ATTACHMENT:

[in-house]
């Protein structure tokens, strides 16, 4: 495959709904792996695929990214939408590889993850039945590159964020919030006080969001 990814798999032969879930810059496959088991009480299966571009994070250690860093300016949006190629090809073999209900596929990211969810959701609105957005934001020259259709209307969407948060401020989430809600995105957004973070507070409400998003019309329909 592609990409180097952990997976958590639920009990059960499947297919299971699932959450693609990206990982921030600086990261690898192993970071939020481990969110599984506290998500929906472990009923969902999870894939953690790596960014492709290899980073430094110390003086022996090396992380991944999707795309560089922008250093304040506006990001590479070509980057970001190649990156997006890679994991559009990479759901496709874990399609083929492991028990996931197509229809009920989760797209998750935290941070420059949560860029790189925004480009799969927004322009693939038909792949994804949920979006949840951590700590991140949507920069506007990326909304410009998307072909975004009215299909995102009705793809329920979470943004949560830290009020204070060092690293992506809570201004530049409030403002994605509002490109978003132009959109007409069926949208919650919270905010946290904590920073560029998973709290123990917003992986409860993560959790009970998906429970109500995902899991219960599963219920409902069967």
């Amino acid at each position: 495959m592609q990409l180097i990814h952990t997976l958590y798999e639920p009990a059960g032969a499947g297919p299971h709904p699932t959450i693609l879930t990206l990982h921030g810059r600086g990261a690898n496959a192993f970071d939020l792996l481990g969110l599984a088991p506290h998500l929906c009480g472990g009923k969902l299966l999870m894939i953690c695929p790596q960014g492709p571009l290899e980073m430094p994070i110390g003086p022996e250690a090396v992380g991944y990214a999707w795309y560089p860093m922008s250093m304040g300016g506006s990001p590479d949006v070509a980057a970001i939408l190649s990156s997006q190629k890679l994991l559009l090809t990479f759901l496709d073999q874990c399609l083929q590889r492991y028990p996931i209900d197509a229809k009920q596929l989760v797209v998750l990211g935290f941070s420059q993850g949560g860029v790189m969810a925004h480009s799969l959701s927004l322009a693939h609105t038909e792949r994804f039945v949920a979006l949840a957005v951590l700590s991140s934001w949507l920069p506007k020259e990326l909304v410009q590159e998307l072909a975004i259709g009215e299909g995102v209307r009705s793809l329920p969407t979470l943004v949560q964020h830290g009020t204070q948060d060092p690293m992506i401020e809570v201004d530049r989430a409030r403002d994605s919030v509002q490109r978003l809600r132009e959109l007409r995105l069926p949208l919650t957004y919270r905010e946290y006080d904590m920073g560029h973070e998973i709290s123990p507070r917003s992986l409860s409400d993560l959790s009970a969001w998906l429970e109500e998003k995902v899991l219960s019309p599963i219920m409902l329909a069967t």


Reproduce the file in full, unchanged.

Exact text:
[in-house]
């Protein structure tokens, strides 16, 4: 495959709904792996695929990214939408590889993850039945590159964020919030006080969001 990814798999032969879930810059496959088991009480299966571009994070250690860093300016949006190629090809073999209900596929990211969810959701609105957005934001020259259709209307969407948060401020989430809600995105957004973070507070409400998003019309329909 592609990409180097952990997976958590639920009990059960499947297919299971699932959450693609990206990982921030600086990261690898192993970071939020481990969110599984506290998500929906472990009923969902999870894939953690790596960014492709290899980073430094110390003086022996090396992380991944999707795309560089922008250093304040506006990001590479070509980057970001190649990156997006890679994991559009990479759901496709874990399609083929492991028990996931197509229809009920989760797209998750935290941070420059949560860029790189925004480009799969927004322009693939038909792949994804949920979006949840951590700590991140949507920069506007990326909304410009998307072909975004009215299909995102009705793809329920979470943004949560830290009020204070060092690293992506809570201004530049409030403002994605509002490109978003132009959109007409069926949208919650919270905010946290904590920073560029998973709290123990917003992986409860993560959790009970998906429970109500995902899991219960599963219920409902069967």
């Amino acid at each position: 495959m592609q990409l180097i990814h952990t997976l958590y798999e639920p009990a059960g032969a499947g297919p299971h709904p699932t959450i693609l879930t990206l990982h921030g810059r600086g990261a690898n496959a192993f970071d939020l792996l481990g969110l599984a088991p506290h998500l929906c009480g472990g009923k969902l299966l999870m894939i953690c695929p790596q960014g492709p571009l290899e980073m430094p994070i110390g003086p022996e250690a090396v992380g991944y990214a999707w795309y560089p860093m922008s250093m304040g300016g506006s990001p590479d949006v070509a980057a970001i939408l190649s990156s997006q190629k890679l994991l559009l090809t990479f759901l496709d073999q874990c399609l083929q590889r492991y028990p996931i209900d197509a229809k009920q596929l989760v797209v998750l990211g935290f941070s420059q993850g949560g860029v790189m969810a925004h480009s799969l959701s927004l322009a693939h609105t038909e792949r994804f039945v949920a979006l949840a957005v951590l700590s991140s934001w949507l920069p506007k020259e990326l909304v410009q590159e998307l072909a975004i259709g009215e299909g995102v209307r009705s793809l329920p969407t979470l943004v949560q964020h830290g009020t204070q948060d060092p690293m992506i401020e809570v201004d530049r989430a409030r403002d994605s919030v509002q490109r978003l809600r132009e959109l007409r995105l069926p949208l919650t957004y919270r905010e946290y006080d904590m920073g560029h973070e998973i709290s123990p507070r917003s992986l409860s409400d993560l959790s009970a969001w998906l429970e109500e998003k995902v899991l219960s019309p599963i219920m409902l329909a069967t």